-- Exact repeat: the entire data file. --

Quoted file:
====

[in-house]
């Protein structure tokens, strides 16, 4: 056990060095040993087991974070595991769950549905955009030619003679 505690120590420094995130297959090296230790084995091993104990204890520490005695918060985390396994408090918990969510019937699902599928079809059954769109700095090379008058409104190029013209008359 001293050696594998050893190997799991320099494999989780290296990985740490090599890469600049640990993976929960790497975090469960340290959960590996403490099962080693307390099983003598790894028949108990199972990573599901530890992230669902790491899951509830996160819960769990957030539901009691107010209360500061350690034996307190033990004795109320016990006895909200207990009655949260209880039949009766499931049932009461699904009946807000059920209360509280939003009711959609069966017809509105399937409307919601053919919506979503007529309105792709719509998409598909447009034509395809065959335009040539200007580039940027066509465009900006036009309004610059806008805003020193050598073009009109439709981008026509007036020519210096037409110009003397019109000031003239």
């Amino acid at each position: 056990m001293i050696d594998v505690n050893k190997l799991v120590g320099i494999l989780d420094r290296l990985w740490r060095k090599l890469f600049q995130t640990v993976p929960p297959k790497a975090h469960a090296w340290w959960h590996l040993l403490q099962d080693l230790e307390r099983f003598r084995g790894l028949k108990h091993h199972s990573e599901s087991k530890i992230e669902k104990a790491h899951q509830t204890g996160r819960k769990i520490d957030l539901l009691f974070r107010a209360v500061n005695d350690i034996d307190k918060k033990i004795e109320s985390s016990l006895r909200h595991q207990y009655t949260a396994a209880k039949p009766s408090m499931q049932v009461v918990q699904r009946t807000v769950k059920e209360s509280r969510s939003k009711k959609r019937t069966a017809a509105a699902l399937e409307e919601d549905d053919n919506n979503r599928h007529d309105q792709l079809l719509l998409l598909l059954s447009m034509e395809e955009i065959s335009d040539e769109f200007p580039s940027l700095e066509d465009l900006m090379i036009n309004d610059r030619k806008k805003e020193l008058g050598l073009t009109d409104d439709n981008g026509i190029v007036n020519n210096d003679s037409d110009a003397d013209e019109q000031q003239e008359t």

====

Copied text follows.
[in-house]
């Protein structure tokens, strides 16, 4: 056990060095040993087991974070595991769950549905955009030619003679 505690120590420094995130297959090296230790084995091993104990204890520490005695918060985390396994408090918990969510019937699902599928079809059954769109700095090379008058409104190029013209008359 001293050696594998050893190997799991320099494999989780290296990985740490090599890469600049640990993976929960790497975090469960340290959960590996403490099962080693307390099983003598790894028949108990199972990573599901530890992230669902790491899951509830996160819960769990957030539901009691107010209360500061350690034996307190033990004795109320016990006895909200207990009655949260209880039949009766499931049932009461699904009946807000059920209360509280939003009711959609069966017809509105399937409307919601053919919506979503007529309105792709719509998409598909447009034509395809065959335009040539200007580039940027066509465009900006036009309004610059806008805003020193050598073009009109439709981008026509007036020519210096037409110009003397019109000031003239």
């Amino acid at each position: 056990m001293i050696d594998v505690n050893k190997l799991v120590g320099i494999l989780d420094r290296l990985w740490r060095k090599l890469f600049q995130t640990v993976p929960p297959k790497a975090h469960a090296w340290w959960h590996l040993l403490q099962d080693l230790e307390r099983f003598r084995g790894l028949k108990h091993h199972s990573e599901s087991k530890i992230e669902k104990a790491h899951q509830t204890g996160r819960k769990i520490d957030l539901l009691f974070r107010a209360v500061n005695d350690i034996d307190k918060k033990i004795e109320s985390s016990l006895r909200h595991q207990y009655t949260a396994a209880k039949p009766s408090m499931q049932v009461v918990q699904r009946t807000v769950k059920e209360s509280r969510s939003k009711k959609r019937t069966a017809a509105a699902l399937e409307e919601d549905d053919n919506n979503r599928h007529d309105q792709l079809l719509l998409l598909l059954s447009m034509e395809e955009i065959s335009d040539e769109f200007p580039s940027l700095e066509d465009l900006m090379i036009n309004d610059r030619k806008k805003e020193l008058g050598l073009t009109d409104d439709n981008g026509i190029v007036n020519n210096d003679s037409d110009a003397d013209e019109q000031q003239e008359t």